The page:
They are said to have once produced 40,000 bundles a year annually for thatching.
With the demise of Tayreed Company 15 years ago, cutters in Norfolk became the last in the UK to work reed beds, while the majority of reed used these days is imported cheaply from Eastern Europe.
As the last person to harvest the Tay beds commercially, Graham Craig made a good living supplying reed to thatchers for 40 years.
These days, he advises RSPB Scotland, which took over the management of the Site of Special Scientific Interest, on how best to maintain it for a wide range of important species, notably the bearded tit.
“For decades, I was cutting large areas of reed for thatching but these days, it’s just small pockets,” says Graham.
“It’s done these days more for conservation than commercially – there’s still a demand for it on heritage projects.”
Back in the day, Graham’s reeds went worldwide – he even sent some to Madonna!
“A guy filled a lorry with them and went off to America to thatch Madonna’s summerhouse,” he recalls. “I never did get to hear what she thought of it!”
The good news is that the Tay reed beds are once again being cut – to create a mosaic of habitats, ensuring different ages of reed suit the needs of a range of wildlife species.
The cut reed is a by-product which can be used for thatching, but it’s being cut on a very small scale.
Following the 2016 survey, HES have agreed to help financially support RSPB with the cutting of reed along the Tay. The body is also investigating how to support the production of raw materials in local areas to stabilise supply, and reduce reliance on imported or inappropriate material.
Right now, in 2020, thatch is still being used in prestigious new homes across Scotland, notably in the Outer Hebrides, and is being lovingly maintained in some surviving examples across Tayside and Fife.
I was lucky enough to witness the rethatching of Pam Gillespie and Robin Morris’s modest B-listed 18th century, single-storey, cottage on Auchtermuchty’s Bow Road.
Of the 40 thatched buildings in Auchtermuchty noted in a survey in the 1970s, it alone survives.
Last thatched in 1991, the retired social care professionals got a grant via HES to help them with the costs of rethatching.
“We’ve always lived in quirky old places,” says Robin, who reveals the couple moved here from Culross five years ago.
“I remember seeing lots of thatched buildings when I lived here as a boy. Now it’s all slates and pantiles.”
Pam and Robin admit they deliberated “getting rid” of the thatching. “We thought rethatching would be terribly expensive, but it turned out to be just over £12,000, and we got a grant for 50% of that, so it was affordable and well worth it to keep thatch alive,” says Pam.
Indeed, HES continues to support thatch maintenance through the historic environment support fund, and this year have grant-funded a range of thatching activity across the country.
Cheshire-based master thatcher Peter Brugge and his apprentice Tomasz Obara are “combing” the thatch and completing the turf on the ridge during my visit.
Peter says while demand is “steady”, with many thatched cottages being restored and turned into holiday cottages, many are also being “lost”.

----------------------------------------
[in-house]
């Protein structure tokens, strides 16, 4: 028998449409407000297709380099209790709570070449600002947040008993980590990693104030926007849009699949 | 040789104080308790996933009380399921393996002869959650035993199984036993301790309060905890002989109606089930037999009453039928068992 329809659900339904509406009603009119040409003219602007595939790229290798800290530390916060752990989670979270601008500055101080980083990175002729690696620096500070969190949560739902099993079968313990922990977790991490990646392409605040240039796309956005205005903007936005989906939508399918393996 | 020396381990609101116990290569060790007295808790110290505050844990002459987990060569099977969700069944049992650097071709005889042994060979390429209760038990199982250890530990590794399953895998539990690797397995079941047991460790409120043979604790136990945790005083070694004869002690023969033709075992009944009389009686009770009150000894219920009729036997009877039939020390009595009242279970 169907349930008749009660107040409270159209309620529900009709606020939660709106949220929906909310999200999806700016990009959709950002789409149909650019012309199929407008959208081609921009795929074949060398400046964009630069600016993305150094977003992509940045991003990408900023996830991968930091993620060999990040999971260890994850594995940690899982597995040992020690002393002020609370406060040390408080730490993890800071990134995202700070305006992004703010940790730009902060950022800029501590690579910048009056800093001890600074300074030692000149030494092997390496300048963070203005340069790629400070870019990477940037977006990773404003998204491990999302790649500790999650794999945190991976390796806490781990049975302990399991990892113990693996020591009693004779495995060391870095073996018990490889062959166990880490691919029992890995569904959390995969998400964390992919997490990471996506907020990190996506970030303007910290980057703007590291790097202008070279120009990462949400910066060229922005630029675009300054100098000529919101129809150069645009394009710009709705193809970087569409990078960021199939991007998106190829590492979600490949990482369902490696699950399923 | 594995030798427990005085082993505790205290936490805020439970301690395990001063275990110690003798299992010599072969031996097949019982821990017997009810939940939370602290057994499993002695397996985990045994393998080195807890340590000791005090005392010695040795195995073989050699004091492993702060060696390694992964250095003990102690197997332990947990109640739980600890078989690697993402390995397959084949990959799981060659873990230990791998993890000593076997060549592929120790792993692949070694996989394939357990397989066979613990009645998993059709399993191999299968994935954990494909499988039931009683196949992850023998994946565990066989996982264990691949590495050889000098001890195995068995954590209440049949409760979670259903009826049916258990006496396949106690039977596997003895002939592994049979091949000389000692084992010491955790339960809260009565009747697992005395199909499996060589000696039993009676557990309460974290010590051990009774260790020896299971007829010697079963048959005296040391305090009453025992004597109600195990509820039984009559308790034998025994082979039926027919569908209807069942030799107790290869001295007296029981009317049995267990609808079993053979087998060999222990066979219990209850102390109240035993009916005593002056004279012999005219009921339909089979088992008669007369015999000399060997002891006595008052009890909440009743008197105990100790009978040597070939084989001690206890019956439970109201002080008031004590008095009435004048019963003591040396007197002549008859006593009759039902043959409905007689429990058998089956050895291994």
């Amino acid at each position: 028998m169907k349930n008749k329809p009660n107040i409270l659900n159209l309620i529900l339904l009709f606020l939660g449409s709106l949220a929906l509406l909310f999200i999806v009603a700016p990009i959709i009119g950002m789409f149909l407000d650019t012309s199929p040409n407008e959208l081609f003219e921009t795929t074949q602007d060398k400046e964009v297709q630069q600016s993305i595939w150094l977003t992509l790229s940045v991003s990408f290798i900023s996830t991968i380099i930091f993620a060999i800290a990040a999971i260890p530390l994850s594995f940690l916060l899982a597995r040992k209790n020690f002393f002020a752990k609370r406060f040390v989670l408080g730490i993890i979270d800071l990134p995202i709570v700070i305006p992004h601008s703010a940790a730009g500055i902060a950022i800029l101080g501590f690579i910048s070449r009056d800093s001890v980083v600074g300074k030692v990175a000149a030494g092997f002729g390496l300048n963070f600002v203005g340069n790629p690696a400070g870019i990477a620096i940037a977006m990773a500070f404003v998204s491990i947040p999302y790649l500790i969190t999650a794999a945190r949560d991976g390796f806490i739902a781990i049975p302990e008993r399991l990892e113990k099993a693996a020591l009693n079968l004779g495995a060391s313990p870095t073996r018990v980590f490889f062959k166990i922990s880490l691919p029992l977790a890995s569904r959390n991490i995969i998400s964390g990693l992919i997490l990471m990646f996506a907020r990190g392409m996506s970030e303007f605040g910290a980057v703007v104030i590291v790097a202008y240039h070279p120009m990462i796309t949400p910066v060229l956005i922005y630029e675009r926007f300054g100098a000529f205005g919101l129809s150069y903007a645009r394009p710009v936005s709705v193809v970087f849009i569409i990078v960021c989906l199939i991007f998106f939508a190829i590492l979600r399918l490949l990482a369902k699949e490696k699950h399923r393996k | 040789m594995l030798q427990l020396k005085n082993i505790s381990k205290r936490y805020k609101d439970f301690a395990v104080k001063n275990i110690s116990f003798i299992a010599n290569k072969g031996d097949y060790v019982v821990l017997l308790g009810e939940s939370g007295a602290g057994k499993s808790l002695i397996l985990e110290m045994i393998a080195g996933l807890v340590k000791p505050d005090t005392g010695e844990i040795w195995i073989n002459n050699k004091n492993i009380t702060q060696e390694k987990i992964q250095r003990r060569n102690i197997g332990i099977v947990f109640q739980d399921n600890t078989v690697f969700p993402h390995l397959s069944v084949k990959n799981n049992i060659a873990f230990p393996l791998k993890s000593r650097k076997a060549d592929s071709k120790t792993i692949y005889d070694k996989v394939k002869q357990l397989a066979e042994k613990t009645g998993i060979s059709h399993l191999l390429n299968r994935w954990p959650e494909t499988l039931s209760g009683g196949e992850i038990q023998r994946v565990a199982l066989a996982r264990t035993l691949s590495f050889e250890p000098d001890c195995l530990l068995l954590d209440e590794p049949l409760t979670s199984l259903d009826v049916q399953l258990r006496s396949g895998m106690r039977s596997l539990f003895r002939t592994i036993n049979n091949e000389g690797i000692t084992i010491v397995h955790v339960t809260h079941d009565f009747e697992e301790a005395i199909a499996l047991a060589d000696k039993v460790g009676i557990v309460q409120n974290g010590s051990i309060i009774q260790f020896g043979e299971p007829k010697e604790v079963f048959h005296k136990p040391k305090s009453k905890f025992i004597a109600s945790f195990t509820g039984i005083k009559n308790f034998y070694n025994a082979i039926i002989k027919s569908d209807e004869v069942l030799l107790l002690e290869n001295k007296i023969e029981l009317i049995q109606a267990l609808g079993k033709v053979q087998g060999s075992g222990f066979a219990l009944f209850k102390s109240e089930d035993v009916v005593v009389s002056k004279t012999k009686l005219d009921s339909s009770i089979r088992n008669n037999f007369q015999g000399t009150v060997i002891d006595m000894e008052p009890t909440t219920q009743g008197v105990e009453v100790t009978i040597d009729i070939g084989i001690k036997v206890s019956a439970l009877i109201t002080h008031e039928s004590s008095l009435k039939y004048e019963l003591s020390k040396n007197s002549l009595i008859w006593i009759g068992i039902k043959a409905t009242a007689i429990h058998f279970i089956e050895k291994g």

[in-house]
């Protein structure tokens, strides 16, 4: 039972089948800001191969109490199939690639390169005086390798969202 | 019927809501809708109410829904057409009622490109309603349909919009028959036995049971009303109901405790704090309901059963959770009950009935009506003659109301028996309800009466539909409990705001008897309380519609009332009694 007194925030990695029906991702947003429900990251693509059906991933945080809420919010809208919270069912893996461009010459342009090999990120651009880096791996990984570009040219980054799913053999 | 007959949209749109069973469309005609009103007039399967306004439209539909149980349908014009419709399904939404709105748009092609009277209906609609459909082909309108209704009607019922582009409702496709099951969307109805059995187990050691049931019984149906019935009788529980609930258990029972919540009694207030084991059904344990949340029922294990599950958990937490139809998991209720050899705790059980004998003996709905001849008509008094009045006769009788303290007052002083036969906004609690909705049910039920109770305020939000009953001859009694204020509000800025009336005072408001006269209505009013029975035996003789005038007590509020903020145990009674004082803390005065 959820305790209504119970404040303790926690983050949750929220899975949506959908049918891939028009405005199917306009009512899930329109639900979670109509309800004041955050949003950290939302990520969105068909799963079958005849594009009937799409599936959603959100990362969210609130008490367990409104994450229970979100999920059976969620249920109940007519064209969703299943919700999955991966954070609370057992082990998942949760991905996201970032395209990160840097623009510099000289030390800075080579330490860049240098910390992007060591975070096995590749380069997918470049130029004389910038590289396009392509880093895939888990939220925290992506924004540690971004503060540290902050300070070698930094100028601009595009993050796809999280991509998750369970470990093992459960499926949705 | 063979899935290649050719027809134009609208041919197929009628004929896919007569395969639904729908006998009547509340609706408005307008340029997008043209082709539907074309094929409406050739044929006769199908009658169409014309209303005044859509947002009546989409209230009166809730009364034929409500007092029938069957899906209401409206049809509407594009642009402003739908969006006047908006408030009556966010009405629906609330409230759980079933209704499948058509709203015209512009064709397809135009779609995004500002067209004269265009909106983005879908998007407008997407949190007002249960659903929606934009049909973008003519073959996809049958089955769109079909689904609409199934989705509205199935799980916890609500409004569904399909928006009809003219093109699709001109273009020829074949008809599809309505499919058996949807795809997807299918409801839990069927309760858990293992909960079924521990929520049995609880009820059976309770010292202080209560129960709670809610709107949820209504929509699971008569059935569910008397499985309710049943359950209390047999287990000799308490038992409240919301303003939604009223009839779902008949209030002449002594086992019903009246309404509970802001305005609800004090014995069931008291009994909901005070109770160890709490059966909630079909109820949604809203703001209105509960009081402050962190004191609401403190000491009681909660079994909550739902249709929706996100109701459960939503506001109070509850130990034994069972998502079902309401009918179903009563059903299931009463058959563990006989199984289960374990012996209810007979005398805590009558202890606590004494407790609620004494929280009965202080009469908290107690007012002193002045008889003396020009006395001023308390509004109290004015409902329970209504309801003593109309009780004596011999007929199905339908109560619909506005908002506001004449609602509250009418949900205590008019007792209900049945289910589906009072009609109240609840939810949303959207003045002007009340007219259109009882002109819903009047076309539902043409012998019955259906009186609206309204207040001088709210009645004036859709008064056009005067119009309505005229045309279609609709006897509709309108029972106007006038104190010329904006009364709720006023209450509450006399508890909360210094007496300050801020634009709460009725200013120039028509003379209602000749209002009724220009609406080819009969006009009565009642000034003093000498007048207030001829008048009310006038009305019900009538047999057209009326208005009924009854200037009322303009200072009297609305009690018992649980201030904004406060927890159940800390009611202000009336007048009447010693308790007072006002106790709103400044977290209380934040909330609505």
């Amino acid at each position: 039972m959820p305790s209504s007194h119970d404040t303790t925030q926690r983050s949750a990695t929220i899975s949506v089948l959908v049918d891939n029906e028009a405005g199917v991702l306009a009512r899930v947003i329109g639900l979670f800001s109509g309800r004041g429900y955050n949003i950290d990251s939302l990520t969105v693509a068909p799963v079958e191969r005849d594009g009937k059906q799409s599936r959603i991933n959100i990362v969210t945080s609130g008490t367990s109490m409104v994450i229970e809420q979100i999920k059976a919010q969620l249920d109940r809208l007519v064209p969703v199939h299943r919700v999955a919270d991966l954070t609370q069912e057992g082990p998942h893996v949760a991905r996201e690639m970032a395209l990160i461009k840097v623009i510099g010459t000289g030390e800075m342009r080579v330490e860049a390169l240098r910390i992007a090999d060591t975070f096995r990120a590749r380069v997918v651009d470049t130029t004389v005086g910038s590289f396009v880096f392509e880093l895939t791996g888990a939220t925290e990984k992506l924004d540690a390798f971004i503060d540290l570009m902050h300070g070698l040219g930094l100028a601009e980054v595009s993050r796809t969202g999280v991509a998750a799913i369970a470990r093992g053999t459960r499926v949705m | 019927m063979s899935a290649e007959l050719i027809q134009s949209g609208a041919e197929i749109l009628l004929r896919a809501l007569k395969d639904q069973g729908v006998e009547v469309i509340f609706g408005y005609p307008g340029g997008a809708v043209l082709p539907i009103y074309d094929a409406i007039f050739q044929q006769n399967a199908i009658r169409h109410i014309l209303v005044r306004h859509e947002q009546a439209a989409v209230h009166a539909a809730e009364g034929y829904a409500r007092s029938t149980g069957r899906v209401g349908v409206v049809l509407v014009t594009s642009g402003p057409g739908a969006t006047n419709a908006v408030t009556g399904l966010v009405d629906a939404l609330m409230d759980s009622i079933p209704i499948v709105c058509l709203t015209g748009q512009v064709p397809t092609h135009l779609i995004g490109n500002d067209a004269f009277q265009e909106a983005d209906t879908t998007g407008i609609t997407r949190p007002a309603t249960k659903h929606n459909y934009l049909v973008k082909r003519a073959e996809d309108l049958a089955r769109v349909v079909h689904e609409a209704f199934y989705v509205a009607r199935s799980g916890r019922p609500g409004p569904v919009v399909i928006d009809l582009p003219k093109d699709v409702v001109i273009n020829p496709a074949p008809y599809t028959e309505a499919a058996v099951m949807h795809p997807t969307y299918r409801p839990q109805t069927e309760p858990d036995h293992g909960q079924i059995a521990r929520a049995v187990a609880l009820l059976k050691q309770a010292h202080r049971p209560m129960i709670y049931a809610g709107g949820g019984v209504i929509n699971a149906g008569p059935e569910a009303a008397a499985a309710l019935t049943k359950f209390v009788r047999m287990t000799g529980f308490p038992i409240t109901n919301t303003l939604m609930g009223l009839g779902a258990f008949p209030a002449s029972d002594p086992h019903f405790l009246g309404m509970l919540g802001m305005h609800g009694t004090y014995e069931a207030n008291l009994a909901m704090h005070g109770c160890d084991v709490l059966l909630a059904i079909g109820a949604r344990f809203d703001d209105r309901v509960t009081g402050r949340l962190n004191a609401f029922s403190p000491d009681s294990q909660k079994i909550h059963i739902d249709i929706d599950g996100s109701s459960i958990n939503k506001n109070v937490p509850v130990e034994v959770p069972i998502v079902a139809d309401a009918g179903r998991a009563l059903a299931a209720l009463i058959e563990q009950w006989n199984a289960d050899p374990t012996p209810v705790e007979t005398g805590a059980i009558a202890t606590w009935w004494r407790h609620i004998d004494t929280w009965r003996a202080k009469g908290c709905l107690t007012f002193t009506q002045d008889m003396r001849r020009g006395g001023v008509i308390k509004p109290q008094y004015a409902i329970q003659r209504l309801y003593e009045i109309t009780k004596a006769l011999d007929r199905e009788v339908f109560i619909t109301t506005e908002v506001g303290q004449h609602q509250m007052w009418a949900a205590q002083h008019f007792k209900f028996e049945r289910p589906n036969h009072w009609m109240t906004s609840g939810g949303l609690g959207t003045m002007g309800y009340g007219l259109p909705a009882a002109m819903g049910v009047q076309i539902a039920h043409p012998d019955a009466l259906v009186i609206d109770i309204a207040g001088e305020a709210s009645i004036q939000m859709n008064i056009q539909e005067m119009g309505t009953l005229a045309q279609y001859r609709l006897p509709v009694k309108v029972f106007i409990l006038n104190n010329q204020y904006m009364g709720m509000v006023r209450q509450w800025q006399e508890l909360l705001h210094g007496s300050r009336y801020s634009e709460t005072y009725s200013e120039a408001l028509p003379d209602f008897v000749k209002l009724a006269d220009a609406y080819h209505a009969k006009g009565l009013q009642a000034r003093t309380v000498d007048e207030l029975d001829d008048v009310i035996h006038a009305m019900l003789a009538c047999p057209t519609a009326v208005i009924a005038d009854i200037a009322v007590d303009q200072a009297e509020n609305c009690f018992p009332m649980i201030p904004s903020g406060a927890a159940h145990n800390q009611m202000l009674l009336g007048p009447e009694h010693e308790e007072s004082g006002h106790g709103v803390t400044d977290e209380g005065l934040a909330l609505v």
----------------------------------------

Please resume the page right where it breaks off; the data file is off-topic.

Recently, he’s worked on homes in Aberfeldy, Kinrossie, Bridge Of Earn, Glenisla, a summerhouse at Cupar and many years ago, a boathouse near Kinross.
“Some of our biggest jobs have been in Scotland, such as the thatching of a new property in Helensburgh, a roof at Gifford in East Lothian, another at Killearn and one at Drymen, both in Stirlingshire,” he says.
“We thatched Loch Tay’s crannog in 1996, plus new holiday cottages at Oban and on Skye. Our next project is rethatching Burns Cottage at Alloway.”
In terms of sourcing reed, Peter hopes more can be cut at Errol.
“It seems crazy to bring reed in from Europe to thatch blackhouses on Lewis!” he says.
While the spotlight has been on thatching museums and older listed properties, Peter believes more needs to be done to promote new-build thatch.
“Conservation is about looking to the future, not just the past,” he says.
Other local examples of thatched buildings can be found in impressive A-listed Moncrief House in Falkland, built in 1610 and rethatched in 2018, and the stunning reed-thatched “arts and crafts style” planned estate village of Fortingall near Aberfeldy.
The village of Glamis in Angus boasts a beautiful thatched cottage, built in 1745 and known as the White House. It was last rethatched in reed in 2010.
There are also a cluster in the Fife village of Collessie.
Thatching is a craft that requires a wide variety of skills.
The challenge for the industry is giving the next generation of aspiring thatchers the best possible training and experience.
However, while grants are available from HES to owners of historic thatched properties to help towards the cost of maintaining roof structures, there are limited training opportunities. The result of this is that there are just a handful of thatchers practising in Scotland.
The continued use of thatch will therefore only be sustainable if local materials can be accessed affordably and the necessary skills can be found at a price that is viable for the building owner, supported by heritage agencies.
There is good news, though. This year, HES will be supporting a Thatching Craft Fellow in collaboration with the Highland Folk Museum in Newtonmore. He or she will learn a variety of thatching techniques and work towards an SVQ in Thatching.
And on the back of the 2016 survey, HES is developing an action plan to prevent further loss of thatched buildings and to support their conservation.
This includes a nationwide review of listed thatched buildings, with several being upgraded to category A status, reflecting their rarity and importance.
Without action now, it’s likely thatched buildings will soon be confined to open-air museums and holiday cottages.
However, with concerted action and dedication, there’s a chance to reverse this decline and avoid the preventable loss of a beautiful and distinctive type of Scottish vernacular building.
Historic Environment Scotland have produced two films about thatching in association with the Highland Folk Museum, which you can view here: